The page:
George Orwell's totalitarian state of Oceania

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Research Paper

In recent decades, critics of American society have often attacked its materialistic aspect; Americans are portrayed as superficial and shallow. However, as history and literature demonstrate, immediate impressions are not always true. The way things appear may not be how they truly are because the positives have overshadowed the bad, an aspect may have been hidden, or the viewers may have be blinded to the truth.

The Gilded Age, in the late 1800's, reflects a period where advancements ousted the social injustices from the public eye. The period seemed productive and prosperous; advancements in technology and industrialization were the image presented to the public. However, in reality, Robber Barons created large trusts to manipulate the market and government. Although the society appeared to be moving forward, it suffered from corruption that was glossed over.

Hawthorne suggests that people may be different from how they appear because they may have intentionally hidden their true selves.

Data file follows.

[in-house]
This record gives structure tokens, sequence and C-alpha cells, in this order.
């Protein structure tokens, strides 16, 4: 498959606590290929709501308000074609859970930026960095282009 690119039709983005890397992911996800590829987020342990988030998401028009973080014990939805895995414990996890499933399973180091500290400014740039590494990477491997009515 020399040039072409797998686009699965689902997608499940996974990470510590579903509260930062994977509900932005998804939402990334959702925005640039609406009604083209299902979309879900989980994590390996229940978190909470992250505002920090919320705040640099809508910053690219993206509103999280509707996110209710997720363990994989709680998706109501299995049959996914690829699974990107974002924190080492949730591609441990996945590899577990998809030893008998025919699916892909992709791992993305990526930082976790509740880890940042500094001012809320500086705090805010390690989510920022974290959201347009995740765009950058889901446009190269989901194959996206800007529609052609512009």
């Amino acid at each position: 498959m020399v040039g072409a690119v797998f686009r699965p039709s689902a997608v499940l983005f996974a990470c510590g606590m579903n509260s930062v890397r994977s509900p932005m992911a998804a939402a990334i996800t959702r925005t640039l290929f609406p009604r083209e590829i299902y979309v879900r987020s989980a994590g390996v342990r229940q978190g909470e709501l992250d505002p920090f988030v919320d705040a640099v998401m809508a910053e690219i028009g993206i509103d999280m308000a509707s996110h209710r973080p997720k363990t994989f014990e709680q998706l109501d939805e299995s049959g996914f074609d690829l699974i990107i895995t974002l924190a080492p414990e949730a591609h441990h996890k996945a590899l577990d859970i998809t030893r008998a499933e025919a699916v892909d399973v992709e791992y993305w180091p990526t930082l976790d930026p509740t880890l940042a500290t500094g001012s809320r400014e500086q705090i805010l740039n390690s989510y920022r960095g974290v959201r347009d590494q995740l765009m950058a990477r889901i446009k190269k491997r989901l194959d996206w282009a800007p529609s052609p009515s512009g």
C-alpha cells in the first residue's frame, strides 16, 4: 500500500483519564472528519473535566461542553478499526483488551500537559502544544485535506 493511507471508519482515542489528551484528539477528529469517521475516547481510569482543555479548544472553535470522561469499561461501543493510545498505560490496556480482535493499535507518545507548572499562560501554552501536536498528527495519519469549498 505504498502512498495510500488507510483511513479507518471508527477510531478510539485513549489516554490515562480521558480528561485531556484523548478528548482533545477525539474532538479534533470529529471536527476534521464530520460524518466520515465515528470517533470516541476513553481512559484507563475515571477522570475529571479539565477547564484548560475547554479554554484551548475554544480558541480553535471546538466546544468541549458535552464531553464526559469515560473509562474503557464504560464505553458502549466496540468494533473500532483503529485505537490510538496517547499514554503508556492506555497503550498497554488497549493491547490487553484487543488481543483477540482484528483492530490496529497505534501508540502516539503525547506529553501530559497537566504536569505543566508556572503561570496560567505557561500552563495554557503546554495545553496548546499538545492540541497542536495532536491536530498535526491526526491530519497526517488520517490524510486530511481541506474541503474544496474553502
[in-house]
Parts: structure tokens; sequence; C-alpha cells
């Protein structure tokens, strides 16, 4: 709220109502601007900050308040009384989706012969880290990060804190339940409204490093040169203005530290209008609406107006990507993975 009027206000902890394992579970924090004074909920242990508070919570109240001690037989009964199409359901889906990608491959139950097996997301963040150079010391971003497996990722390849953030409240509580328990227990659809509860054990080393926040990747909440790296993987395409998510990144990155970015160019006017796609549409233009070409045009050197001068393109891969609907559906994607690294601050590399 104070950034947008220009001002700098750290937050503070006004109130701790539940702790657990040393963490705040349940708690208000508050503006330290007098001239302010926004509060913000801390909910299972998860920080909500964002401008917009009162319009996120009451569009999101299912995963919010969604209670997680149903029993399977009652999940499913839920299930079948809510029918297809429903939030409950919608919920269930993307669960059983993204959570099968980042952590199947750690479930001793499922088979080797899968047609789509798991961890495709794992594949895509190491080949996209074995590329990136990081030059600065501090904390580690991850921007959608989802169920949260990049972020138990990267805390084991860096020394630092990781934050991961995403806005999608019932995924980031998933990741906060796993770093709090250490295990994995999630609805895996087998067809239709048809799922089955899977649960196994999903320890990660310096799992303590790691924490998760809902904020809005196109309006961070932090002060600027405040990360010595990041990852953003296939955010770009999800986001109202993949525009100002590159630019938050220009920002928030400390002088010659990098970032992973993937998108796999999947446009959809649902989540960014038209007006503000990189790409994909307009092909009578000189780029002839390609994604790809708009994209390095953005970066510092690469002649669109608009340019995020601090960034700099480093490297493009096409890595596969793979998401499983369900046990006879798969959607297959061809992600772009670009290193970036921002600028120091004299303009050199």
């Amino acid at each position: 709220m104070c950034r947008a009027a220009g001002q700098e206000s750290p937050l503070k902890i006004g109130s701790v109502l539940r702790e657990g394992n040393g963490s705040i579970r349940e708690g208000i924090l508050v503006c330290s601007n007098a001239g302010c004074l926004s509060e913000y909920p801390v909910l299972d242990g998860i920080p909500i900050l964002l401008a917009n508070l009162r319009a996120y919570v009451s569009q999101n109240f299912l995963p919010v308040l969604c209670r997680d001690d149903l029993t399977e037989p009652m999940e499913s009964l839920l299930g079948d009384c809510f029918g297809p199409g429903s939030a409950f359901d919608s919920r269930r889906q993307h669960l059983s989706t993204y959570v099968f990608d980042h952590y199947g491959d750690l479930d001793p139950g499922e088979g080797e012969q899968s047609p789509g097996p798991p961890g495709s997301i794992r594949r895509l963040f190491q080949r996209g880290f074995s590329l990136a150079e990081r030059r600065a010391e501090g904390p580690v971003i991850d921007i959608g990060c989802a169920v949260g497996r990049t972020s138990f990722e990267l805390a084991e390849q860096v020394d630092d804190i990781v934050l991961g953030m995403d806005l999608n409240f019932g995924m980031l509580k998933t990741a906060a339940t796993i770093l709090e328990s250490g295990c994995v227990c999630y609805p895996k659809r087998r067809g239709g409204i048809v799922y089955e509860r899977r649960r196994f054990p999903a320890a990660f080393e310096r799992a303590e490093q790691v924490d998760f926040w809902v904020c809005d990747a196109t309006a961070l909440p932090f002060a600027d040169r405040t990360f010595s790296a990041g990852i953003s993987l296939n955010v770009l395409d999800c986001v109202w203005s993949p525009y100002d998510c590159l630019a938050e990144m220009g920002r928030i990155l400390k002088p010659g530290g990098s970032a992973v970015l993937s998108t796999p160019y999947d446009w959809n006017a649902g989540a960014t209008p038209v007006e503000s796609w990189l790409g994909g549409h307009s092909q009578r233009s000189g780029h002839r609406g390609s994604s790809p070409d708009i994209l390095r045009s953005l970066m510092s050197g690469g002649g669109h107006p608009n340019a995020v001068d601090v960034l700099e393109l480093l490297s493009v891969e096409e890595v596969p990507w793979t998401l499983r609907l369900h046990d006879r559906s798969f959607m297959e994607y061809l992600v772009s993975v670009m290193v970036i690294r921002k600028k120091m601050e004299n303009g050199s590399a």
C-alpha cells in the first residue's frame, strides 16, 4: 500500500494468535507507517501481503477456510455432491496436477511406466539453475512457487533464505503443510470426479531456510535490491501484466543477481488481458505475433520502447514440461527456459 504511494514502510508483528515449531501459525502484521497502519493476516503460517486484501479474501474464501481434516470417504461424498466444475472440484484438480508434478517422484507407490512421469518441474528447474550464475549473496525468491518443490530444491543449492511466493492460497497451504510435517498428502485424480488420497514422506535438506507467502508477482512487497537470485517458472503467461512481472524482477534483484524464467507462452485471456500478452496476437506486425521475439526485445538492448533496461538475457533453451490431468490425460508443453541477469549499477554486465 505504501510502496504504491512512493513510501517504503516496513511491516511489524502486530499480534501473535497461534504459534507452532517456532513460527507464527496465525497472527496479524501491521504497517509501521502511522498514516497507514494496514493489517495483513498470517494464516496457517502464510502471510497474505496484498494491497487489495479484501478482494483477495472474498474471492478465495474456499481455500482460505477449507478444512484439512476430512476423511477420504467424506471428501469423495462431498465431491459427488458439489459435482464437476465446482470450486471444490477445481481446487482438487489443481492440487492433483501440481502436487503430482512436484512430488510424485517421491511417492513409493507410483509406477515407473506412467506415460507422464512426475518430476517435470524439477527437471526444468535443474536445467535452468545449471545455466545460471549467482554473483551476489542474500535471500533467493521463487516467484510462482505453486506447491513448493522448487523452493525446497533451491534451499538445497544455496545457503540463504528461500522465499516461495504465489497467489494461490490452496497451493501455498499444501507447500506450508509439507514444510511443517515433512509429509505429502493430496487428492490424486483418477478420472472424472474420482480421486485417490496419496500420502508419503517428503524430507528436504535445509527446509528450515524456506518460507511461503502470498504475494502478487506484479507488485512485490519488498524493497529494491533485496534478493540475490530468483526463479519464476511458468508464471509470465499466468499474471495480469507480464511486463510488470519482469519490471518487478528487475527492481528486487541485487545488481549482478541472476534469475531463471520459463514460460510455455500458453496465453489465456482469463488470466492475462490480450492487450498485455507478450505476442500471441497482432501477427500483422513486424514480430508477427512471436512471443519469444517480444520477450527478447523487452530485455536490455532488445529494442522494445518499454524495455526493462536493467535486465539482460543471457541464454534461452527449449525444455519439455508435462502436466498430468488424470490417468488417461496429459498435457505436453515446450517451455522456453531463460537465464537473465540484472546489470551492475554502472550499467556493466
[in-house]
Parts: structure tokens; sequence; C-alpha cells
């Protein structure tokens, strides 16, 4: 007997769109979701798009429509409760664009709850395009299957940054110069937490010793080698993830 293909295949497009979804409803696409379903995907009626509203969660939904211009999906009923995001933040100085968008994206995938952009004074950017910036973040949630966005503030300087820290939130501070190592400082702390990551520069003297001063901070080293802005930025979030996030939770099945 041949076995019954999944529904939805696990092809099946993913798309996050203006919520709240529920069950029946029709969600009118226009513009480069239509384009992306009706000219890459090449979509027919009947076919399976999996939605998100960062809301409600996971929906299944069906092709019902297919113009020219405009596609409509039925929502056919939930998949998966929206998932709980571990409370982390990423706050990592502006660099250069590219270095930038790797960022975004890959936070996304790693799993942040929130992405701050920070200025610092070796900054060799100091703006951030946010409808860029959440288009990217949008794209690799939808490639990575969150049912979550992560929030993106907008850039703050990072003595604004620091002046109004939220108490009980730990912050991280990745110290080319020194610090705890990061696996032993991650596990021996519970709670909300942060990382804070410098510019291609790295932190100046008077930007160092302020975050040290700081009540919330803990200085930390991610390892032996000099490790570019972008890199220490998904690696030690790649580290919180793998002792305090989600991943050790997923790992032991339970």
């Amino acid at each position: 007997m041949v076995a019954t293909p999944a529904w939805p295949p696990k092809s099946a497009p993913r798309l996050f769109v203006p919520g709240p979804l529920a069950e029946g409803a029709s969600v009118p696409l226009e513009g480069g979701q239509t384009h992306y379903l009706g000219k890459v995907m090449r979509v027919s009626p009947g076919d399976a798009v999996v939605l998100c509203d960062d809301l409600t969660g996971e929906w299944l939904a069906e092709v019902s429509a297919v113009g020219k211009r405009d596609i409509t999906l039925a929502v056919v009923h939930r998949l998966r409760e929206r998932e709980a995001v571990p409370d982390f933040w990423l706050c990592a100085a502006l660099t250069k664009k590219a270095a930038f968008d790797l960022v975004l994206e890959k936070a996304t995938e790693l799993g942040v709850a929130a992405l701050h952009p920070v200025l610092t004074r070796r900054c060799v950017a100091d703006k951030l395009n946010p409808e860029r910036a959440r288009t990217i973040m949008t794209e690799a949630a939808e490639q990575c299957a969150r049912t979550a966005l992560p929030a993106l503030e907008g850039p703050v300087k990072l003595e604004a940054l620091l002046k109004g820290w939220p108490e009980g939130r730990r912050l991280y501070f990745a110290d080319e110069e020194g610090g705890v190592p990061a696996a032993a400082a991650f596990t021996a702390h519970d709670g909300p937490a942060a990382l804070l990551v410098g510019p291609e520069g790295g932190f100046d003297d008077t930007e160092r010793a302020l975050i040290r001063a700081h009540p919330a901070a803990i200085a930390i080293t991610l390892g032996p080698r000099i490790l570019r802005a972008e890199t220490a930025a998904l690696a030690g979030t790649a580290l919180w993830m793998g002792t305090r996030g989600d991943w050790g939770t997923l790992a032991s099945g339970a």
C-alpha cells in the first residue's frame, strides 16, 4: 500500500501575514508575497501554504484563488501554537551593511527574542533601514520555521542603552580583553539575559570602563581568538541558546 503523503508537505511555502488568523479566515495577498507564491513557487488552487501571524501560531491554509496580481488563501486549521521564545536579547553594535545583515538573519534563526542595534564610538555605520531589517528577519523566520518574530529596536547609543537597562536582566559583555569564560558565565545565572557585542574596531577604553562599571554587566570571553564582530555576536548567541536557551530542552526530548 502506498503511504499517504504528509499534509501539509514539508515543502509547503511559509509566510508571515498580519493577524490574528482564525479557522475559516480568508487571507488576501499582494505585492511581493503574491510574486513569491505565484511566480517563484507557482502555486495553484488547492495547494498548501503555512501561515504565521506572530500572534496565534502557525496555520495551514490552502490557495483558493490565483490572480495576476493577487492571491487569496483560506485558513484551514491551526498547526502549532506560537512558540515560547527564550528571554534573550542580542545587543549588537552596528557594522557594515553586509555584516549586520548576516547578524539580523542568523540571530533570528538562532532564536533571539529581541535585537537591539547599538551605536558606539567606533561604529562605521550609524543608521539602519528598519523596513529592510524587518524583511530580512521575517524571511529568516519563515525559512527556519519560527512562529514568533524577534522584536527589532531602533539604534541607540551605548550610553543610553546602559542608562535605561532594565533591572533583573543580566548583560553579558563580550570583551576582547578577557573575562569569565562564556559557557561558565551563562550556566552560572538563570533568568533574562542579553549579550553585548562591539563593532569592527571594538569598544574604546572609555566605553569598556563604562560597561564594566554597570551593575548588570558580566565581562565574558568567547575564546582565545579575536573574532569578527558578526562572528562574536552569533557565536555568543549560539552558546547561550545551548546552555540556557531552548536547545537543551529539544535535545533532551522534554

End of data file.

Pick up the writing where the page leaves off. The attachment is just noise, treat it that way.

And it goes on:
Chillingworth, in "The Scarlet Letter", appears to be a kind-hearted doctor respected by the town.

However, he is actually a vengeful soul that is using the guise to exact revenge. He purposefully hid his personality to seem different. For now, Americans withhold some degree of their intellectual freedom from advertisements, but once the mind is lost, the body will follow.

The totalitarian state of Oceania is in a constant state of war, and part of the Party's ongoing struggle is to keep the public satisfied with this warfare. If the public were dissatisfied, they would resent the shortage of food and other commodities and possibly rebel against the Party. The Party therefore has to distract the public's attention away from the negative side of warfare, and they use the media to do this. By using only language that carries neutral or positive connotations...